Safe water, healthier students in Vietnam

CWS Vietnam team | March 21, 2016

A student washes her hands using the new pump and pipes at Thanh Cong Kindergarten No. 2. Photo: CWS

A student washes her hands using the new pump and pipes at Thanh Cong Kindergarten No. 2. Photo: CWS

“From now on our students will have safe drinking water and no longer drink the unsafe well water from the field near the school.”

-Mrs. Nguyen Thi Thao, Thanh Cong Kindergarten No. 2 Principal, Thai Nguyen province, northern Vietnam

In late 2015 a CWS-supported school water and sanitation program began in Thanh Cong commune, one of the poorest and most inhospitable regions in Thai Nguyen province in northern Vietnam. Thanh Cong No. 2 is the second largest kindergarten in the commune, which is just 40 miles north of Hanoi but is very under-developed. More than 500 children ages two through five attend the school even though it has no safe water.

Built just six years ago, the kindergarten is surrounded by rice paddies and farms whose owners use chemical fertilizers that pollute the groundwater. Drinking and cooking water for the kindergarten came from a drilled well in these fields even though teachers and parents were aware of the dangers and saw the harm and illness caused to the children and the community. Having safe water for their children was the teachers’ and parents’ dream, but it was simply not available as a public resource.

“The only way we could address the danger was to buy bottled water at least for drinking and then use the unsafe water for other purposes. In a poor commune like ours, buying water is simply not something many poor families can afford.”

Because the Thanh Cong Kindergarten No. 2 situation is far from unique, CWS has been asked by local government partners to help address this pervasive issue as a part if water, sanitation and hygiene improvement efforts, and we have agreed.

When he heard about our WASH work, one successful Taiwanese businessman working in Hanoi was inspired to support our community activities, and now the children in Thanh Cong Kindergarten No. 2 now have a steady supply of safe water from a safe storage tank that is heated with a solar system during harshly cold winter months.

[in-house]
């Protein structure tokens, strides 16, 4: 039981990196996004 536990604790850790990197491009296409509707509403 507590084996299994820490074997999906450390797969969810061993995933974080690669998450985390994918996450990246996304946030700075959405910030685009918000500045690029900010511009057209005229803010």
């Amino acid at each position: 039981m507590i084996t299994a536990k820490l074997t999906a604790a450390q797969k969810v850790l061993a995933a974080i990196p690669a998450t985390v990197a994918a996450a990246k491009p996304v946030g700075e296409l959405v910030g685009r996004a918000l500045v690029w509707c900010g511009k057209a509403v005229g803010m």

“We are thankful to CWS and their supporter from Taiwan for their great support to improve our school water situation, which has helped the children have better health and hygiene than ever before. Of course we are committed to keep these new resources in good condition, and will always be grateful for CWS partnership in helping us improve our lives.”

About the Program

A lack of access to clean water for kindergartens, and poor hygiene awareness and behaviors among kindergarteners, is cause for concern among poor parents and teachers, because of well-known health risks when children are all together in a group setting for many hours each day. Because CWS has agreed to help local government partners address this pervasive issue, we have engaged with several funding partners, the Evangelical Lutheran Church in America and the Finnish Evangelical Lutheran Mission as well as the Disciples of Christ and corporate donors like Vietnam’s Tetra-Pak operation.

CWS programs in kindergartens are designed to help to improve water supply conditions and to support awareness-raising and learning among children and their parents about positive hygiene behavior and improved sanitation to help improve child well being, especially hygiene and nutrition.

Outputs include:

  • upgraded water supply and storage systems with new pumps, pipes and elevated water tanks,
  • water filters for safe drinking and cooking water,
  • solar panels for heated water in the cold winter months, which help reduce firewood use, and
  • improved water supply to toilets and nearby taps for children’s hand-washing

Additionally, project activities include drawing contests and school festival with the theme, “Save water and protect our living environment” to help teach 500 children and their parents learn more about proper hand washing, personal hygiene and sanitation.